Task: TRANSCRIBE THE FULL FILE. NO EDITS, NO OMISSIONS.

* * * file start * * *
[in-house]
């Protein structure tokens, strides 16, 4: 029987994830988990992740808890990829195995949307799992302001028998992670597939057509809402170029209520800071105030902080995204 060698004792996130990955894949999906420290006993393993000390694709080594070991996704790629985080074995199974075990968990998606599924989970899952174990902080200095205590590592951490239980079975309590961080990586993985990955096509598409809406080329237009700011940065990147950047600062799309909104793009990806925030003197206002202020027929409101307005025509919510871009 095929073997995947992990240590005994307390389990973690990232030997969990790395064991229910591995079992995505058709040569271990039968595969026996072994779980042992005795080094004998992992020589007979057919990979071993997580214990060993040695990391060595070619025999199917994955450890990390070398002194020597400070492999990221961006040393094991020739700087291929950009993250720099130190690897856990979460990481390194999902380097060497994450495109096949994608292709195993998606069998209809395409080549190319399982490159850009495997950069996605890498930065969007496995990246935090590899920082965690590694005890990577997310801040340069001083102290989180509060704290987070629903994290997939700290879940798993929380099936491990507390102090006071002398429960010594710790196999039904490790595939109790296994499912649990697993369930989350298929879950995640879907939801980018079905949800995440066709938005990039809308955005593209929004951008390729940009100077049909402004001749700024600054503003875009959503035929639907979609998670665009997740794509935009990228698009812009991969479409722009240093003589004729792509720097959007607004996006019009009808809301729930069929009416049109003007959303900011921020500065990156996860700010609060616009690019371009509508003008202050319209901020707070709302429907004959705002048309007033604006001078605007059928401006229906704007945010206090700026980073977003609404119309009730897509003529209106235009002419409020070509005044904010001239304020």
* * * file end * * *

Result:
[in-house]
């Protein structure tokens, strides 16, 4: 029987994830988990992740808890990829195995949307799992302001028998992670597939057509809402170029209520800071105030902080995204 060698004792996130990955894949999906420290006993393993000390694709080594070991996704790629985080074995199974075990968990998606599924989970899952174990902080200095205590590592951490239980079975309590961080990586993985990955096509598409809406080329237009700011940065990147950047600062799309909104793009990806925030003197206002202020027929409101307005025509919510871009 095929073997995947992990240590005994307390389990973690990232030997969990790395064991229910591995079992995505058709040569271990039968595969026996072994779980042992005795080094004998992992020589007979057919990979071993997580214990060993040695990391060595070619025999199917994955450890990390070398002194020597400070492999990221961006040393094991020739700087291929950009993250720099130190690897856990979460990481390194999902380097060497994450495109096949994608292709195993998606069998209809395409080549190319399982490159850009495997950069996605890498930065969007496995990246935090590899920082965690590694005890990577997310801040340069001083102290989180509060704290987070629903994290997939700290879940798993929380099936491990507390102090006071002398429960010594710790196999039904490790595939109790296994499912649990697993369930989350298929879950995640879907939801980018079905949800995440066709938005990039809308955005593209929004951008390729940009100077049909402004001749700024600054503003875009959503035929639907979609998670665009997740794509935009990228698009812009991969479409722009240093003589004729792509720097959007607004996006019009009808809301729930069929009416049109003007959303900011921020500065990156996860700010609060616009690019371009509508003008202050319209901020707070709302429907004959705002048309007033604006001078605007059928401006229906704007945010206090700026980073977003609404119309009730897509003529209106235009002419409020070509005044904010001239304020």